“To be honest, I don't get it. I'm confused by the title case and I don't feel that the mixture of upper and lower case better communicates the ‘Commitment to Stimulating Content, Openness and Inclusion.’ I wonder if the image accompanying the Aol. mark will be constantly changing, depending on the context. Or will these 6 images be applied everywhere? I'm curious to see this applied across the board and see how the changing imagery works in various applications.”

◊ ◊ ◊

To these consumerist eyes, though, and in some perverse counter-intuitive way, the Aol. logo is exactly what Cho suggests it might be. The Aol. logotype will be superimposed on a galaxy of images, not just these six.

And that’s probably the point: against the canvas of exotic imagery, the logotype itself becomes almost invisible, the backdrop of the everyday experience — with the ubiquity that Aol. is certainly seeking as a portal, Internet service provider and global Web services company. It’s a “Rashomon” thing: each consumer sees what they want to see; every Aol. user will have their own distinctive take on the Aol. experience.

For some, it’s a move away from a corporate mark that was fully participatory already. Larry Oliver, commenting on the identity change at The Wrap asks: “It still baffles me why AOL went to letters for their name when they had the perfect name for an Internet company. America Online. Can you think of better name than that to describe what your business is?”

A damn good question, and time will tell how the public receives this head-scratching concept. But it wouldn’t be the first time that a company has tried to get the public to accept a brand identity that, at first blush, didn’t make a lick of sense.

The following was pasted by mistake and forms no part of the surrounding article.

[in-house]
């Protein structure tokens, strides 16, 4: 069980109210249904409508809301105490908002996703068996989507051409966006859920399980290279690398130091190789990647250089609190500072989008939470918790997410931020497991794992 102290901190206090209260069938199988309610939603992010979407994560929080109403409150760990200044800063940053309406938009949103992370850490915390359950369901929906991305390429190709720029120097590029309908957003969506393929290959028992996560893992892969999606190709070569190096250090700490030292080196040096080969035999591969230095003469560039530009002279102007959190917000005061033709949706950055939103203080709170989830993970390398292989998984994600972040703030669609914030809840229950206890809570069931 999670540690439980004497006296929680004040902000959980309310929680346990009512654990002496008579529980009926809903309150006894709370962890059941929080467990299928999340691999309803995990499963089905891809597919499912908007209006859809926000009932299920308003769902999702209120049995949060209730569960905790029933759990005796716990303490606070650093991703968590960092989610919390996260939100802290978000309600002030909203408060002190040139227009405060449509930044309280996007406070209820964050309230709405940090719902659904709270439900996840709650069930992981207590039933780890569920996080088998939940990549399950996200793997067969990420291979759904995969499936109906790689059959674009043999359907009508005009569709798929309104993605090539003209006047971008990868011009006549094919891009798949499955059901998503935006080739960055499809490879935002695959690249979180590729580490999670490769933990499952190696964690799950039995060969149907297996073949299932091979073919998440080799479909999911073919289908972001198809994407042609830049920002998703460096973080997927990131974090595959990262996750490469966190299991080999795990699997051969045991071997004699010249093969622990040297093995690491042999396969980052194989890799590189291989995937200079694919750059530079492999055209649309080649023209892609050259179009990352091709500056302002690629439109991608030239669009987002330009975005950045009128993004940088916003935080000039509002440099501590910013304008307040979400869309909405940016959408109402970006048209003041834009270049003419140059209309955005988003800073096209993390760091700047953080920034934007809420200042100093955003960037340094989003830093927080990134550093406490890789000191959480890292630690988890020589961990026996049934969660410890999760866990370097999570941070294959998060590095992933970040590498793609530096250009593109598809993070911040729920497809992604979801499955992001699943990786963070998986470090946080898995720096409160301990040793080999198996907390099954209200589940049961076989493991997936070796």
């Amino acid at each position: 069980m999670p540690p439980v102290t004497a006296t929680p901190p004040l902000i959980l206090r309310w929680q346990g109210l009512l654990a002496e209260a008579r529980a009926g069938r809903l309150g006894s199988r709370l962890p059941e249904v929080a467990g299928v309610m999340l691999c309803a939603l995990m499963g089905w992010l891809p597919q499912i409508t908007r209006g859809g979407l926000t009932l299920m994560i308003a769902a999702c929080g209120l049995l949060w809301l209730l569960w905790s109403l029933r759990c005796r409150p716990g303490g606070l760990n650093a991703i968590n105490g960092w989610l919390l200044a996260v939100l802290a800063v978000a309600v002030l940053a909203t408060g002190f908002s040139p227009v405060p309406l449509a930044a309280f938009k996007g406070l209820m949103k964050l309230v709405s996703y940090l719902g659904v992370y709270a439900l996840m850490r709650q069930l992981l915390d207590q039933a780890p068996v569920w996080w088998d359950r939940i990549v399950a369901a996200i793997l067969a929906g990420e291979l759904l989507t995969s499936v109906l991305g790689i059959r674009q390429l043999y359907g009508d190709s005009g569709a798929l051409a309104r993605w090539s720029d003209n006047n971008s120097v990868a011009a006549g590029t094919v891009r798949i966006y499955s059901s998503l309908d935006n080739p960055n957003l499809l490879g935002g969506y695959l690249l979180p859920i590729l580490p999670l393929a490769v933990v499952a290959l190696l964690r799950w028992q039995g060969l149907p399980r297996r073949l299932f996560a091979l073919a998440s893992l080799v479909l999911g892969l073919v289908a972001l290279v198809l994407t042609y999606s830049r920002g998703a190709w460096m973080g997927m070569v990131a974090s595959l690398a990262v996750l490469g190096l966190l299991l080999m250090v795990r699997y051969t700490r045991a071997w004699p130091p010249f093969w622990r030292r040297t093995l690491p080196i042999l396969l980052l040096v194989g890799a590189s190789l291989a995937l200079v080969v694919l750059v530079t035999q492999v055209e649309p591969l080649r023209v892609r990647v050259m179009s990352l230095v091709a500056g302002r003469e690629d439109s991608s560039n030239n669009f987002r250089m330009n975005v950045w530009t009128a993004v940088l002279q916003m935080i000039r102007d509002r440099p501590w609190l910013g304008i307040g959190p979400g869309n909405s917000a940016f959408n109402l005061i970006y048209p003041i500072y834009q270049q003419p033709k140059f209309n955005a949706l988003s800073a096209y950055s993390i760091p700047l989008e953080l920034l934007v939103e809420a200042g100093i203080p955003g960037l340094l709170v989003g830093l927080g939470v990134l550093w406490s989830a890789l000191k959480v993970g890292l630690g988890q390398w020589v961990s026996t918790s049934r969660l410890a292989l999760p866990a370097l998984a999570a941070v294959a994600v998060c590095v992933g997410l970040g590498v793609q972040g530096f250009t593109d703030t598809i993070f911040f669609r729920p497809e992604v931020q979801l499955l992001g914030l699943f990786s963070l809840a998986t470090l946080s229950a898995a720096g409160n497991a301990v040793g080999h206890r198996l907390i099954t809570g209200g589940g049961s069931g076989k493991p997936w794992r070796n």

From amazon to Nike, from eBay to Apple, from Monster to Google, American commerce is littered with examples of companies whose maverick descriptors didn’t obey the logic of making things easy on the consumer. Everyone in the world recognizes those names, and the products and services behind them, today. Clearly, there’s something to be said for going boldly where no company’s gone before.

◊ ◊ ◊

Aol.’s splashy experiment makes use of one of the more subtle principles of brand identity: that, beyond identifying a specific product or service, a brand name first elicits an emotional response, a first-blush reaction that cuts through intellect and goes for the gut. It’s the look & feel of a brand that often makes the difference.

The upper-and-lower-case treatment may be their way of making the brand look more accessible, less IMPOSING and FORMIDABLE than capital letters. The msnbc Web site tried much the same thing in 2007, when it formally lowercased the letters of its brand. One observer of brand trends called it “├╝berfriendly.” Aol. is probably reading from the same page.

Of course, warm and fuzzy brand recognition only goes so far. Despite the pretty pictures, the public has its own elephant’s memory. Millions of Americans still remember what begat that new ticker symbol on the NYSE: the company whose unsolicited mass direct-mail campaign once loosed millions of software discs on the public (and the environment); the company whose customers have experienced numerous connectivity problems; the company on the receiving end of a $1.25 million fine from New York State in 2005 for poor customer service; the company whose merger with Time Warner is generally regarded as the worst in the history of American business.

Brand identity is all about getting people to remember. It’s a bigger challenge when that brand-new brand identity has as much to do with getting people to forget.

Tuesday, December 8, 2009

Tiger’s rough lie II

In re the matter and predicament of one Eldrick Tont Woods: We’re right on the edge, folks, tiptoeing up to that blurry line of no return, that hazy point where it’s harder and harder to wring any more funny out of all this.